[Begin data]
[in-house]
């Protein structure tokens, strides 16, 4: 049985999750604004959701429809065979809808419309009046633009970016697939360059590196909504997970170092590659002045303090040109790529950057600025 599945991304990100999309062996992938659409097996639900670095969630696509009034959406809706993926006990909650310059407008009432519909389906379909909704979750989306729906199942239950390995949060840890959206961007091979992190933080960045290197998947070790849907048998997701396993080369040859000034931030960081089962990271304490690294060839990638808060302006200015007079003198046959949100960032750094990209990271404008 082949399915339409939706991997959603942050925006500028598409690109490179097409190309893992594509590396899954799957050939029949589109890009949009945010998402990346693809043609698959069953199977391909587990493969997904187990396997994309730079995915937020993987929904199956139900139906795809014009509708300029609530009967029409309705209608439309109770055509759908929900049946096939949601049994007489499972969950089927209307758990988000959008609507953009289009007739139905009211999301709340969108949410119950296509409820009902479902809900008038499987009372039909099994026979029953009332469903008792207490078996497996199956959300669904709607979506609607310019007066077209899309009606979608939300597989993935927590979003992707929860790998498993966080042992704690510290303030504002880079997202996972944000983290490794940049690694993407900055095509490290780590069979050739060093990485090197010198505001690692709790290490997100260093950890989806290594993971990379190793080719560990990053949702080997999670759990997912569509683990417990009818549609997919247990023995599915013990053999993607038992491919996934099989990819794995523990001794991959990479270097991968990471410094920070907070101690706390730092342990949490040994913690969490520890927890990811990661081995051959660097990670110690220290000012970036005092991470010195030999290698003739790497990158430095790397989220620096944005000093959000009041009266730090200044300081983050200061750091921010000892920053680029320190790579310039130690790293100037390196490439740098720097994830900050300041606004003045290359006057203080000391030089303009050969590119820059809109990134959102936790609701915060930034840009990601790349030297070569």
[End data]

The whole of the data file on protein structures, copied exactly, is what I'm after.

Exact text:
[in-house]
């Protein structure tokens, strides 16, 4: 049985999750604004959701429809065979809808419309009046633009970016697939360059590196909504997970170092590659002045303090040109790529950057600025 599945991304990100999309062996992938659409097996639900670095969630696509009034959406809706993926006990909650310059407008009432519909389906379909909704979750989306729906199942239950390995949060840890959206961007091979992190933080960045290197998947070790849907048998997701396993080369040859000034931030960081089962990271304490690294060839990638808060302006200015007079003198046959949100960032750094990209990271404008 082949399915339409939706991997959603942050925006500028598409690109490179097409190309893992594509590396899954799957050939029949589109890009949009945010998402990346693809043609698959069953199977391909587990493969997904187990396997994309730079995915937020993987929904199956139900139906795809014009509708300029609530009967029409309705209608439309109770055509759908929900049946096939949601049994007489499972969950089927209307758990988000959008609507953009289009007739139905009211999301709340969108949410119950296509409820009902479902809900008038499987009372039909099994026979029953009332469903008792207490078996497996199956959300669904709607979506609607310019007066077209899309009606979608939300597989993935927590979003992707929860790998498993966080042992704690510290303030504002880079997202996972944000983290490794940049690694993407900055095509490290780590069979050739060093990485090197010198505001690692709790290490997100260093950890989806290594993971990379190793080719560990990053949702080997999670759990997912569509683990417990009818549609997919247990023995599915013990053999993607038992491919996934099989990819794995523990001794991959990479270097991968990471410094920070907070101690706390730092342990949490040994913690969490520890927890990811990661081995051959660097990670110690220290000012970036005092991470010195030999290698003739790497990158430095790397989220620096944005000093959000009041009266730090200044300081983050200061750091921010000892920053680029320190790579310039130690790293100037390196490439740098720097994830900050300041606004003045290359006057203080000391030089303009050969590119820059809109990134959102936790609701915060930034840009990601790349030297070569």